Gettysburg College’s sexual misconduct policy, which was criticized by a group called FIRE last year, has been revised.
Greg Lukianoff, president of FIRE, the Foundation for Individual Rights in Education, said the group took issue with vague wording in the college’s previous sexual misconduct policy, which drew no distinction between a hug and sex crimes.
“When colleges pass codes so broad, every student can be found guilty of violating it on a regular basis,” Lukianoff said. “It leaves it up to the discretion of the school to enforce the policy as they chose.”
The group, a nonpartisan organization that monitors educational institutions and civil rights, also disputed Gettysburg’s former definition of sexual consent, which includes “continuing and active consent” throughout.
Julie Ramsey, Gettysburg’s vice president of student life and dean of students, said a policy committee of students, faculty and administrators gathers each year to review the college’s polices.
Ramsey said they reviewed the sexual misconduct policy last year and rewrote it. Changes include more specific language along the lines FIRE called for. Changes include more specific language that addresses FIRE’s concerns.
“The policy talks about consent, and it talks about how students give consent and tries to make that as clear as possible,” Ramsey said. “It lays out very clear definitions of what sexual misconduct is and how consent is defined.”
The revised policy defines sexual misconduct and sexual assault as “deliberate physical contact of a sexual nature without the other person’s consent.”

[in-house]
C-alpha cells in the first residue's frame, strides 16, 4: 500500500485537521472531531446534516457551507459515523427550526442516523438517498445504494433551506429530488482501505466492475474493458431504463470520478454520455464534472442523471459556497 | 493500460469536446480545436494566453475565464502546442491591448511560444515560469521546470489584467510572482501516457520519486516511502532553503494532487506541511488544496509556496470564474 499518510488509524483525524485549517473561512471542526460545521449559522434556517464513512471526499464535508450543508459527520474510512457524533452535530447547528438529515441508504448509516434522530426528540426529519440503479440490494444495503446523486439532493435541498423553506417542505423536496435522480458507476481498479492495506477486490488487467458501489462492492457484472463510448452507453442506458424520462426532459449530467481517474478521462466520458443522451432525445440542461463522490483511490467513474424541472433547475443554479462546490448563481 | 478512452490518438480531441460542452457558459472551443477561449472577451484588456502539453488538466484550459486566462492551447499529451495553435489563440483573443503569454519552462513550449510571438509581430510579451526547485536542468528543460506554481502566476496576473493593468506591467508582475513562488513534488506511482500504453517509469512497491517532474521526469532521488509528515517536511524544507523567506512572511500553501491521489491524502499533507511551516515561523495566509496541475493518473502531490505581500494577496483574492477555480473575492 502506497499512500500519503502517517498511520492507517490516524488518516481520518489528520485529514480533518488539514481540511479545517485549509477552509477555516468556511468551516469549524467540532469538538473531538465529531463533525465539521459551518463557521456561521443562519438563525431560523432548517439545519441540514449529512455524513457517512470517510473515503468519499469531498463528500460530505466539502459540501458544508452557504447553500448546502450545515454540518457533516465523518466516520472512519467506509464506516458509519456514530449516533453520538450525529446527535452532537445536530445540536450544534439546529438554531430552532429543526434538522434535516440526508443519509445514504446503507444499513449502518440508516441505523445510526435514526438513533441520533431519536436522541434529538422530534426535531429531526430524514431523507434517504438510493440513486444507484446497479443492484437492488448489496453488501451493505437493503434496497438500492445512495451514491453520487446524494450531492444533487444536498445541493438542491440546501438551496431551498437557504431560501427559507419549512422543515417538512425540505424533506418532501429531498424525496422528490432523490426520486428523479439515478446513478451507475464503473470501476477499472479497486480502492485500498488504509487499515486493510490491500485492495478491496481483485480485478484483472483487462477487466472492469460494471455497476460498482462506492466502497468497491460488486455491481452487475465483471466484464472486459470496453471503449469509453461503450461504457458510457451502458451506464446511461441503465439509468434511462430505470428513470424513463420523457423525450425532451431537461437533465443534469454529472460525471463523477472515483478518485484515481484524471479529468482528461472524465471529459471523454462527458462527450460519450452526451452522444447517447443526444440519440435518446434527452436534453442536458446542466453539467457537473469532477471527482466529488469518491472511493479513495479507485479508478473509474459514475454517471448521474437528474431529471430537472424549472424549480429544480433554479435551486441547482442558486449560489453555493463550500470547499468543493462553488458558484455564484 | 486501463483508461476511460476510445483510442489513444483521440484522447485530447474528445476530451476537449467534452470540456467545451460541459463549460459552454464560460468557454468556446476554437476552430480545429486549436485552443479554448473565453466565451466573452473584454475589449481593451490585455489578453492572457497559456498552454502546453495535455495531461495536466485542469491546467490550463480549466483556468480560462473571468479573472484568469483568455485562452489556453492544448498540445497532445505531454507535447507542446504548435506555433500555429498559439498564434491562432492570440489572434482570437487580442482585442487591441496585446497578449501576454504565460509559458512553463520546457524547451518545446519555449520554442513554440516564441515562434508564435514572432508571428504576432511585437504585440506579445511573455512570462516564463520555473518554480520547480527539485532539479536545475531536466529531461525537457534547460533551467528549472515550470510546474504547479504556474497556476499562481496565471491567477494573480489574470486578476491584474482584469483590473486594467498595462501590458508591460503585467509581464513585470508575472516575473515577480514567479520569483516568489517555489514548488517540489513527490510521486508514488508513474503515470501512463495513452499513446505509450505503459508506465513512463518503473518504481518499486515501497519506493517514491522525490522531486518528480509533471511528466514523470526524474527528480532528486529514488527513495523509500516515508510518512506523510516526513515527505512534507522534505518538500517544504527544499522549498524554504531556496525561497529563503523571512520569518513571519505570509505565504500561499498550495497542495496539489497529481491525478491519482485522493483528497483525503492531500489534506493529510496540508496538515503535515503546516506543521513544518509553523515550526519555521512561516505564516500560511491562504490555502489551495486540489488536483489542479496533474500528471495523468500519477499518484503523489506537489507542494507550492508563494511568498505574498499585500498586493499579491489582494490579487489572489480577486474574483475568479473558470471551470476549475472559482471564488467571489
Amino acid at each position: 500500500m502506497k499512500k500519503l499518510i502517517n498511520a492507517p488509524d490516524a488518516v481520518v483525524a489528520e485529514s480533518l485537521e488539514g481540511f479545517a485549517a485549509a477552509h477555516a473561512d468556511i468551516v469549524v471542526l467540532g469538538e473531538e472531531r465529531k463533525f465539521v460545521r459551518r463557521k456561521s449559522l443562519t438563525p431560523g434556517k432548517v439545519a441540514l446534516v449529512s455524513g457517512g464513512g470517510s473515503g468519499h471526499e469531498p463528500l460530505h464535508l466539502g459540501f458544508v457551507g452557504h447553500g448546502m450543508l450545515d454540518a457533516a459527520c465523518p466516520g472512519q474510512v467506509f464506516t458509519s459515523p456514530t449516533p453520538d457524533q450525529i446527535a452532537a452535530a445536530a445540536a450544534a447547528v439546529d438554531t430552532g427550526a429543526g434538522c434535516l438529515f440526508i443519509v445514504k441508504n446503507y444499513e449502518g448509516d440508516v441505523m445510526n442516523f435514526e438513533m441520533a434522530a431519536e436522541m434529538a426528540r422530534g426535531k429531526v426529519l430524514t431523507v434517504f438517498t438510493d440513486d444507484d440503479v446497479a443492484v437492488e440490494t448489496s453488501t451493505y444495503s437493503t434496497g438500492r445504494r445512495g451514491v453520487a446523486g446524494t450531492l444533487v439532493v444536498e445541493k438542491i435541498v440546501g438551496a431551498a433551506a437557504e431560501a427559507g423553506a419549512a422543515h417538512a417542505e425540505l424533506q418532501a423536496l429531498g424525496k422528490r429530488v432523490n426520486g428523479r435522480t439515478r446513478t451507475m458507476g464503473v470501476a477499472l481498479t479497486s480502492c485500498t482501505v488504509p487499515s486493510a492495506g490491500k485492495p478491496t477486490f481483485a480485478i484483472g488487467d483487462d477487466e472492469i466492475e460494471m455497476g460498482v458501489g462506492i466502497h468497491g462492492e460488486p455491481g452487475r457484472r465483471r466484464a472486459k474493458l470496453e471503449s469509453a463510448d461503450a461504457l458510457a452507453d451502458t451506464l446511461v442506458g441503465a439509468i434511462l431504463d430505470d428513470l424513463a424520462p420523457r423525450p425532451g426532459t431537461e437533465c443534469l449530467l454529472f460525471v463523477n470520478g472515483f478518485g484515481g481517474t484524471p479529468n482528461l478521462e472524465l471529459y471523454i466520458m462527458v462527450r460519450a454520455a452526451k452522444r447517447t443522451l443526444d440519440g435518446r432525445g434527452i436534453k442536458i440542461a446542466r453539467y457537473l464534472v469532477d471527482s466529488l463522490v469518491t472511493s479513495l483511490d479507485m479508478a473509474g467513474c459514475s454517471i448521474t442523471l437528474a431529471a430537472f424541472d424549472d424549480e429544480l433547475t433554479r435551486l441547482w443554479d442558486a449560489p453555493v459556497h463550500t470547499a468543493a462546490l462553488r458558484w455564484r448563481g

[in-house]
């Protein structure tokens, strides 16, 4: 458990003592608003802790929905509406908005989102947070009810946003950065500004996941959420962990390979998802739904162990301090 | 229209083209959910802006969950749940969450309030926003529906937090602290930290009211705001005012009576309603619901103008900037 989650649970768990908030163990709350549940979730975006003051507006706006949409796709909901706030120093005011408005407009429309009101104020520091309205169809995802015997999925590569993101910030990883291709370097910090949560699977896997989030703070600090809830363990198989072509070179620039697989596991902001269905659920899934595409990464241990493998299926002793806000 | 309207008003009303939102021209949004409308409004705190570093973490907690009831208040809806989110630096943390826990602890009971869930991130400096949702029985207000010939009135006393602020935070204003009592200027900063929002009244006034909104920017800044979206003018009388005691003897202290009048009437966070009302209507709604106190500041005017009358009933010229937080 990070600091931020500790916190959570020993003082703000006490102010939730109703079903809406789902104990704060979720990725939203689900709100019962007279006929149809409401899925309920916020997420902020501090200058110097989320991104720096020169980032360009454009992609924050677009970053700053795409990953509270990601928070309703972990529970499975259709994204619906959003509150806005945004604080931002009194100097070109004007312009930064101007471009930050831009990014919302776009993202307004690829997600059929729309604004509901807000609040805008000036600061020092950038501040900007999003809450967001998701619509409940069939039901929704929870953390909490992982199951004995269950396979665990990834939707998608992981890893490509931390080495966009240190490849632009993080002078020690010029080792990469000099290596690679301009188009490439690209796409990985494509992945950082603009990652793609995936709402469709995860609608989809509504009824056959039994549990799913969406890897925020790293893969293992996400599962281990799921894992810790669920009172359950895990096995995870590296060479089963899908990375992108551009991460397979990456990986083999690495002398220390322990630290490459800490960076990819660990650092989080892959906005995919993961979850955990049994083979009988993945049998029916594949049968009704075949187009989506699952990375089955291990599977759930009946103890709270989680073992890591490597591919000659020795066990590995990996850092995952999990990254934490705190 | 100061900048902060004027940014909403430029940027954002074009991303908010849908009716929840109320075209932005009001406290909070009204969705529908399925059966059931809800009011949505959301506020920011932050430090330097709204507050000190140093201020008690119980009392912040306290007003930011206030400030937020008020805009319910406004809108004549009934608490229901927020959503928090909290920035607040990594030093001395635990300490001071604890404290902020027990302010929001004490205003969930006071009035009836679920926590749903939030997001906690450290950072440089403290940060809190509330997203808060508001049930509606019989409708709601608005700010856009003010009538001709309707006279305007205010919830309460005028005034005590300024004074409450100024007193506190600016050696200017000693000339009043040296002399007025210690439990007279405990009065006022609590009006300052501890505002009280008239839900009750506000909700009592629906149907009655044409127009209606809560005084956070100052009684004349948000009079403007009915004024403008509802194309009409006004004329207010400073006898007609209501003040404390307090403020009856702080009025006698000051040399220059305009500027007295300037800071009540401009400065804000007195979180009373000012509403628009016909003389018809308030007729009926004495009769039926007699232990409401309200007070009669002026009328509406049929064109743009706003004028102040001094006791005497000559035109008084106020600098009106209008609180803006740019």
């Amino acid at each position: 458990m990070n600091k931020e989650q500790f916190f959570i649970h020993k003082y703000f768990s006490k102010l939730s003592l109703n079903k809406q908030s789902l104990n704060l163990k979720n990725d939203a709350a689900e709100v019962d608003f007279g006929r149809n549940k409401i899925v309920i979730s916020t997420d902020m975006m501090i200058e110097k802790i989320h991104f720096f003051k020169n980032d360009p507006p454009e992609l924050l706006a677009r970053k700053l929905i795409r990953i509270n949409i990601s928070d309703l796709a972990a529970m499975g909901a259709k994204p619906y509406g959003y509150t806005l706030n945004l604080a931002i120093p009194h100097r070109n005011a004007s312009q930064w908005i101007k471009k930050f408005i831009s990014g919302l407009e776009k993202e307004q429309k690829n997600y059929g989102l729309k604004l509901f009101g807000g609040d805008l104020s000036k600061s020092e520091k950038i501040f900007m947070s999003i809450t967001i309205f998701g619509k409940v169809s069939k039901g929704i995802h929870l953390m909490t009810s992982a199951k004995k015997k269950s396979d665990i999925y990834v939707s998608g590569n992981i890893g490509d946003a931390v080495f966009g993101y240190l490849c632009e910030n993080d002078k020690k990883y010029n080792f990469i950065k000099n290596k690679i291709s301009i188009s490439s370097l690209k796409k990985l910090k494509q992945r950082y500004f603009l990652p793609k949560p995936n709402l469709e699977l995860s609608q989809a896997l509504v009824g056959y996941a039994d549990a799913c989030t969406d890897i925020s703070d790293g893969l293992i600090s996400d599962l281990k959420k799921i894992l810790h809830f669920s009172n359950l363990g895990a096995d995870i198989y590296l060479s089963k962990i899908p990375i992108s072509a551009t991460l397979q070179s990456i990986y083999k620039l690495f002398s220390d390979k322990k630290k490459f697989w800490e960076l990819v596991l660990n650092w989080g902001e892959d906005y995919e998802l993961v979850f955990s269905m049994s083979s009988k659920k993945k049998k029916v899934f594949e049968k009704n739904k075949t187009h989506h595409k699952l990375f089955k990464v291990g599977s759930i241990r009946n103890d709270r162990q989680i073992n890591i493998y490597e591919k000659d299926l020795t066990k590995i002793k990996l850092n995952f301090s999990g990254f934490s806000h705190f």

Violations include unwanted sexual contact, nonconsensual intercourse and exposing one’s self to another person when it is unwanted.
The policy also has a revised definition of consent that includes “informed, freely and actively given, using mutually understandable words or actions which indicate a willingness to participate in mutually agreed upon sexual activity.”
Other revisions to the policy update the reporting process.
Alleged victims can make an official report to the school if they’re clear on how they want the situation to be handled, or they can make an unofficial report where they can talk about their options confidentially with a counselor.
Regardless of FIRE’s criticism, Ramsey said, committees routinely examine the school’s policies and update them when necessary.
The previous year, the committee overhauled the college’s drug and alcohol policy.Policy changes
A committee of Gettysburg College students, faculty and administrators recently reviewed and revised the school’s sexual misconduct policy.
The policy now defines sexual misconduct and sexual assault as “deliberate physical contact of a sexual nature without the other person’s consent;” has a revised definition of consent; and has updated the steps to be taken when reporting sexual misconduct.
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